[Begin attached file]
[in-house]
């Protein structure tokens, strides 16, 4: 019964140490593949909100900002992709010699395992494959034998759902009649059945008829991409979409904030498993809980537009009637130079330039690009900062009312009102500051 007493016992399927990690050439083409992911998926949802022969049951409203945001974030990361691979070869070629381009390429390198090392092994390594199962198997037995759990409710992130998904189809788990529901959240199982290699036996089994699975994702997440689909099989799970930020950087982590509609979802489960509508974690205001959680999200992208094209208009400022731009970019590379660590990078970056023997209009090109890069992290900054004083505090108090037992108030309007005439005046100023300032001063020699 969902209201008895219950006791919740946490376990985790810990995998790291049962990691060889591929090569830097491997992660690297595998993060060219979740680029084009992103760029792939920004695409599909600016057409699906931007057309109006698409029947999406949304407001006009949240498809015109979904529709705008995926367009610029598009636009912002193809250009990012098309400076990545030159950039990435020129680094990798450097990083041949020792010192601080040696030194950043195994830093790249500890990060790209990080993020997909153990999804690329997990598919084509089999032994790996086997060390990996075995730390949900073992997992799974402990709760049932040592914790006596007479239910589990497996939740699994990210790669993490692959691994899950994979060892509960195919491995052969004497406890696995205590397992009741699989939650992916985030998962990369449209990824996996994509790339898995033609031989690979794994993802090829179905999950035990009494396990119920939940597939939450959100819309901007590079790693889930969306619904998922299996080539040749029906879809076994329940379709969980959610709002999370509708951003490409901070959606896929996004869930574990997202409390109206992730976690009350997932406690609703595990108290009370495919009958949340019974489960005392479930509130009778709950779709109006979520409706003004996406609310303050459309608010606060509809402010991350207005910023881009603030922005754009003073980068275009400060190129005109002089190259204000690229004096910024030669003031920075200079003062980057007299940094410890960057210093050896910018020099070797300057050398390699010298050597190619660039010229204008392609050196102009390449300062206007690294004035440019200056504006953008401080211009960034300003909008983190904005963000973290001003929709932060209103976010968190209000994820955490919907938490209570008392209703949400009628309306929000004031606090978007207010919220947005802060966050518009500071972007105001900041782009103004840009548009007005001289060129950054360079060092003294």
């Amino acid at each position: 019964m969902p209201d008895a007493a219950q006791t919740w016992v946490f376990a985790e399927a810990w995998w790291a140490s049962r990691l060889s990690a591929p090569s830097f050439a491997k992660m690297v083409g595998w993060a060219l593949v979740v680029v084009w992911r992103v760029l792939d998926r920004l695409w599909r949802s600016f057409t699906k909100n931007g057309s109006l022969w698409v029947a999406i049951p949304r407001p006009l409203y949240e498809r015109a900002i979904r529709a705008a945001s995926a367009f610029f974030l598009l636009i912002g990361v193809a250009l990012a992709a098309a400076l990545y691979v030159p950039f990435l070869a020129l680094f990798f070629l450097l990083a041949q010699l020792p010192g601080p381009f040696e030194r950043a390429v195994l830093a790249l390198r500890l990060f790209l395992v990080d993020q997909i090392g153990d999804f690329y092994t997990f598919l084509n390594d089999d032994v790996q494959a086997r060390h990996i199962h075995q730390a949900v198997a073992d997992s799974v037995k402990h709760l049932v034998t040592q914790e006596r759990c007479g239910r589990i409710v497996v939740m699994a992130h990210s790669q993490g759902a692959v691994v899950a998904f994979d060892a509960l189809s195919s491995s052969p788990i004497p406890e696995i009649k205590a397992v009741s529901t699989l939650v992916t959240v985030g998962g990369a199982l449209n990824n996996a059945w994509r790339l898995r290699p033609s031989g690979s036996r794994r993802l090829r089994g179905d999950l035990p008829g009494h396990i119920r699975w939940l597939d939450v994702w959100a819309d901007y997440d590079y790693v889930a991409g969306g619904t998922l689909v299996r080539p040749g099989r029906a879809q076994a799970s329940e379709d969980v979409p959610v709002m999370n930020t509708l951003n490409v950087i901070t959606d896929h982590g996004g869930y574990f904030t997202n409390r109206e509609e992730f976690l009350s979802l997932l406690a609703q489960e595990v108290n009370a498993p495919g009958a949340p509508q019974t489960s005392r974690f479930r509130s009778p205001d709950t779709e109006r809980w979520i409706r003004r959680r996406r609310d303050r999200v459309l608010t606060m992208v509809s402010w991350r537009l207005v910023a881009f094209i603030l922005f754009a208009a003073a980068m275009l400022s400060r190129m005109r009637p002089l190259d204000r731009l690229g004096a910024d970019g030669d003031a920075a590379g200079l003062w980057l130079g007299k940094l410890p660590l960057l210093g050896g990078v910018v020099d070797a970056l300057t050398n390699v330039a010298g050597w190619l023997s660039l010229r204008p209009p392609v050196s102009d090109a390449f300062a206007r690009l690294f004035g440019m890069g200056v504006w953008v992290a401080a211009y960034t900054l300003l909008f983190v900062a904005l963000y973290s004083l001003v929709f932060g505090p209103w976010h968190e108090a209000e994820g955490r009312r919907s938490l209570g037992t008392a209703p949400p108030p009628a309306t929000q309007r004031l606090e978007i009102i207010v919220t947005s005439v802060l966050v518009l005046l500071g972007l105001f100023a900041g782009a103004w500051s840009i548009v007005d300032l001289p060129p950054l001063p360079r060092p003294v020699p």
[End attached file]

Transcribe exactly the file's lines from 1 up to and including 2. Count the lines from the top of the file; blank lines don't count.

[in-house]
């Protein structure tokens, strides 16, 4: 019964140490593949909100900002992709010699395992494959034998759902009649059945008829991409979409904030498993809980537009009637130079330039690009900062009312009102500051 007493016992399927990690050439083409992911998926949802022969049951409203945001974030990361691979070869070629381009390429390198090392092994390594199962198997037995759990409710992130998904189809788990529901959240199982290699036996089994699975994702997440689909099989799970930020950087982590509609979802489960509508974690205001959680999200992208094209208009400022731009970019590379660590990078970056023997209009090109890069992290900054004083505090108090037992108030309007005439005046100023300032001063020699 969902209201008895219950006791919740946490376990985790810990995998790291049962990691060889591929090569830097491997992660690297595998993060060219979740680029084009992103760029792939920004695409599909600016057409699906931007057309109006698409029947999406949304407001006009949240498809015109979904529709705008995926367009610029598009636009912002193809250009990012098309400076990545030159950039990435020129680094990798450097990083041949020792010192601080040696030194950043195994830093790249500890990060790209990080993020997909153990999804690329997990598919084509089999032994790996086997060390990996075995730390949900073992997992799974402990709760049932040592914790006596007479239910589990497996939740699994990210790669993490692959691994899950994979060892509960195919491995052969004497406890696995205590397992009741699989939650992916985030998962990369449209990824996996994509790339898995033609031989690979794994993802090829179905999950035990009494396990119920939940597939939450959100819309901007590079790693889930969306619904998922299996080539040749029906879809076994329940379709969980959610709002999370509708951003490409901070959606896929996004869930574990997202409390109206992730976690009350997932406690609703595990108290009370495919009958949340019974489960005392479930509130009778709950779709109006979520409706003004996406609310303050459309608010606060509809402010991350207005910023881009603030922005754009003073980068275009400060190129005109002089190259204000690229004096910024030669003031920075200079003062980057007299940094410890960057210093050896910018020099070797300057050398390699010298050597190619660039010229204008392609050196102009390449300062206007690294004035440019200056504006953008401080211009960034300003909008983190904005963000973290001003929709932060209103976010968190209000994820955490919907938490209570008392209703949400009628309306929000004031606090978007207010919220947005802060966050518009500071972007105001900041782009103004840009548009007005001289060129950054360079060092003294």